I can’t be the only one stricken with flashbacks to the 90s by the Agents of SHIELD pilot. When gruff G-man Grant Ward (Brett Dalton) self-seriously intones, “We protect people from the news they aren’t ready to hear,” I half-wondered whether he would grow up to be the Cigarette-Smoking Man in The X-Files. SHIELD dredges up the same debates between secretiveness, effectiveness, and safety on the one hand, and transparency and freedom on the other, that its paranoia-fueled predecessor fostered and thrived in. Those debates, which are more topical than ever, are framed in a whole new way, though: it’s the “good guys” who justify cover-ups and their antagonist, a bouncy hacker named Skye (Chloe Bennet), who fights for exposure.

More than anything else, the pilot of Agents of SHIELD is a mission statement: there’s a battle between “the truth” versus “world peace.” (We can hash out in the comments how necessary or artificial this dichotomy is; I sure hope the show will address it at some point.)

Also borrowed from The X-Files is a fear of government omnipotence and omniscience. Skye’s broadcasted questions — “How will you come at us? From the air? From the ground? How will you silence us this time?” — are legitimately scary, though the goofy-serious delivery softens the impact. Perhaps even more creepy, though, is SHIELD’s obsession with surveillance and identification, as when Mike (J. August Richards) is categorized as “an unregistered gifted.” And there are layers of secrets within SHIELD itself: though Agent Coulson (Clark Gregg) is the leader of his team, he himself suffers from an (as yet unrevealed) delusion regarding his death in The Avengers.

The sturdy set-up for the themes for the show, however, means that the characters aren’t given time to pop. Rather, the pilot merely offers contrasts in character: Coulson the mild-mannered badass versus Ward the showily uptight efficiency machine, jittery journo Skye versus cool-as-an-iceberg Melinda May (Ming Na), the surprising awesomeness of the gadgets versus the dorks (Iain de Caestecker and Elizabeth Henstridge) who make them. (The mini-drones that lit up and smelled the former lab were the perfect prop in helping us ground ourselves in a reality quite similar to ours, but about 20-50 years ahead in technological advancement.) In fact, the characters seem like sketchy outlines of familiar Joss Whedon archetypes: the overly gabby hero with killer aim, the manly man with the squishy insides, the geeks with the short attention spans.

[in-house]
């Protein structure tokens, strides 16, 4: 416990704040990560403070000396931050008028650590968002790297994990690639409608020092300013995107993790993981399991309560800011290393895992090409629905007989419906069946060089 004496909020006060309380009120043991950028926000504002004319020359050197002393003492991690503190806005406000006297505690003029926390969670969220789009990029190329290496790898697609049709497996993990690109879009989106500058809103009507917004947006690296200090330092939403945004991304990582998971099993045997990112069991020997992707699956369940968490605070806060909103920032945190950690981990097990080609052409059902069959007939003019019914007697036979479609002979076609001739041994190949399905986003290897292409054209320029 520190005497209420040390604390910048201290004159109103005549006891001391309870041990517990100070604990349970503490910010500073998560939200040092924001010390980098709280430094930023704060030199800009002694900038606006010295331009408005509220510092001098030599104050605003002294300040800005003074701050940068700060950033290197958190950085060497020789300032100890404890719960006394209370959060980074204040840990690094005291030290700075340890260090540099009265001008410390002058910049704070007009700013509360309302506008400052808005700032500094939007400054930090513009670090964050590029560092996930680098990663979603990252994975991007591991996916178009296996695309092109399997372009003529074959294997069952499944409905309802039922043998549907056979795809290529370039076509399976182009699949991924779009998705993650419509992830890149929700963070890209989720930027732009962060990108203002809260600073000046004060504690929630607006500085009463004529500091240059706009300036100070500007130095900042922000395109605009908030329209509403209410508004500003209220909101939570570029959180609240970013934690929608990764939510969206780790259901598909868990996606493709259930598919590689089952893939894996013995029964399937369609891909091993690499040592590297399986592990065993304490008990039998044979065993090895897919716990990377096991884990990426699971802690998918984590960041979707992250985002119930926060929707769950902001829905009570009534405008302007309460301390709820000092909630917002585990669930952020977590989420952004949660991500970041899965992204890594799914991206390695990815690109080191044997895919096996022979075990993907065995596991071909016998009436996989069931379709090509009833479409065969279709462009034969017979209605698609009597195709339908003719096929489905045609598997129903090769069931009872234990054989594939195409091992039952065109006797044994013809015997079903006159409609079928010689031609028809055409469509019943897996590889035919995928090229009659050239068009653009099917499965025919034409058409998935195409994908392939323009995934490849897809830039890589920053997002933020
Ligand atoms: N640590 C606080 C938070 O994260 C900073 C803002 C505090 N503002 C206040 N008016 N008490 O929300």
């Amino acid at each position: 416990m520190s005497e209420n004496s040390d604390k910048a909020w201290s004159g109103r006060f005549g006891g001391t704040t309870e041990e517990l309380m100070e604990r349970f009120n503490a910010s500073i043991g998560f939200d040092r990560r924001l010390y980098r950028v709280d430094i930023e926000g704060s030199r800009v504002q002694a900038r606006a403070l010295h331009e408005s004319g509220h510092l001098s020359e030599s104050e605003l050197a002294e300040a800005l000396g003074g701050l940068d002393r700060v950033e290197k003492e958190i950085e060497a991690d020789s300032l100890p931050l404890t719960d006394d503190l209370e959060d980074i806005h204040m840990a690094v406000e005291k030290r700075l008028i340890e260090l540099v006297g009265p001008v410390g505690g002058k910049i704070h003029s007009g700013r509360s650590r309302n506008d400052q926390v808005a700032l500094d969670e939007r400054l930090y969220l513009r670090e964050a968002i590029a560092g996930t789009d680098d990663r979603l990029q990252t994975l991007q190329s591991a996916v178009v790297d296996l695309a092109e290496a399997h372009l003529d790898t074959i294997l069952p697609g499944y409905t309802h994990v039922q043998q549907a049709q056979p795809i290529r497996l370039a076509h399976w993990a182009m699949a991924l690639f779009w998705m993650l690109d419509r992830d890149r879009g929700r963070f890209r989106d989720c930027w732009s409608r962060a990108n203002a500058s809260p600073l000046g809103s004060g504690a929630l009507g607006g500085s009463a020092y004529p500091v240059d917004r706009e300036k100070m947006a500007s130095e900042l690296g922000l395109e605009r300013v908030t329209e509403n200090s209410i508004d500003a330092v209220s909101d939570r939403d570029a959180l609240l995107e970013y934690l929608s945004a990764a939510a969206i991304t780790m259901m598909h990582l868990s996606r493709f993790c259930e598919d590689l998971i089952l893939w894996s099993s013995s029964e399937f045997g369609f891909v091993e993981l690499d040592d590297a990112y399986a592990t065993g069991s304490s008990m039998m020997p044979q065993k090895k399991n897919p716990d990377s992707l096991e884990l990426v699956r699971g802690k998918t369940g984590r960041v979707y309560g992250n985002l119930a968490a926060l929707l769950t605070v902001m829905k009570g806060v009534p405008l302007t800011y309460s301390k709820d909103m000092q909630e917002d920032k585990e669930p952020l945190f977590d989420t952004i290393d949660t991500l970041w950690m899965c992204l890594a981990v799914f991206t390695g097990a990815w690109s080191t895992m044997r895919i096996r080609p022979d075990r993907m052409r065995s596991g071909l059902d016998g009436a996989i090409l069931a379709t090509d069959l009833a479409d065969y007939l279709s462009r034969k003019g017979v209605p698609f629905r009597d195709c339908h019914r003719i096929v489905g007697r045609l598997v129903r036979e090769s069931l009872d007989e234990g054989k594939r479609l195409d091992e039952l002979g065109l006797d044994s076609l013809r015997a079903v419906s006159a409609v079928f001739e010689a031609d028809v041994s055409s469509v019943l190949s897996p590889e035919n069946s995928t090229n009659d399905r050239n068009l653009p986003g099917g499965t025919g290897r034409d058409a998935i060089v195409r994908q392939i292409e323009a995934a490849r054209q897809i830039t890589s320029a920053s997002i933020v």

It remains to be seen whether Whedon’s signature levity will doom the show to cartoonishness and render the debates between secrecy and transparency toothless. If memory serves, not a single character was murdered in the pilot. That led to the episode’s falsest note when Skye is kidnapped into SHIELD headquarters but remains feisty, instead of fearing that she’ll be killed and left in a ditch for antagonizing her much more powerful nemeses. (Ask Bradley Manning and Edward Snowden what it’s like to be under the thumb of the U.S. government.) Okay, human experimentation in the form of Operation Centipede is pretty bad, but it was voluntary, if not exactly conducted with informed consent.  The lack of fear of death feels conspicuously out-of-place on a show premised on the discovery of creatures and beings whose great powers allow them to cause destruction and death on a mass scale.

If the characterization and stakes are lacking, though, the world-building seems set up to provide lots of interesting stories. The story of Mike’s resentment and powerlessness worked because it dealt with the psychological effects of learning that life is now not just about keeping up with the Joneses — it’s also about now keeping up with the Starks (and making sure you’re not reduced to collateral damage in supersized battles between mutants, gods, aliens, and men in robot suits.

“With great power comes a ton of weird crap you are not prepared to deal with,” warns Skye. That’s as true for the people who have those powers as for those without them. If Agents of SHIELD can tackle how the question of how it feels to be on either side of that coin, it just might distinguish itself from its source material and its predecessors — and earn a compelling origin story of its own.


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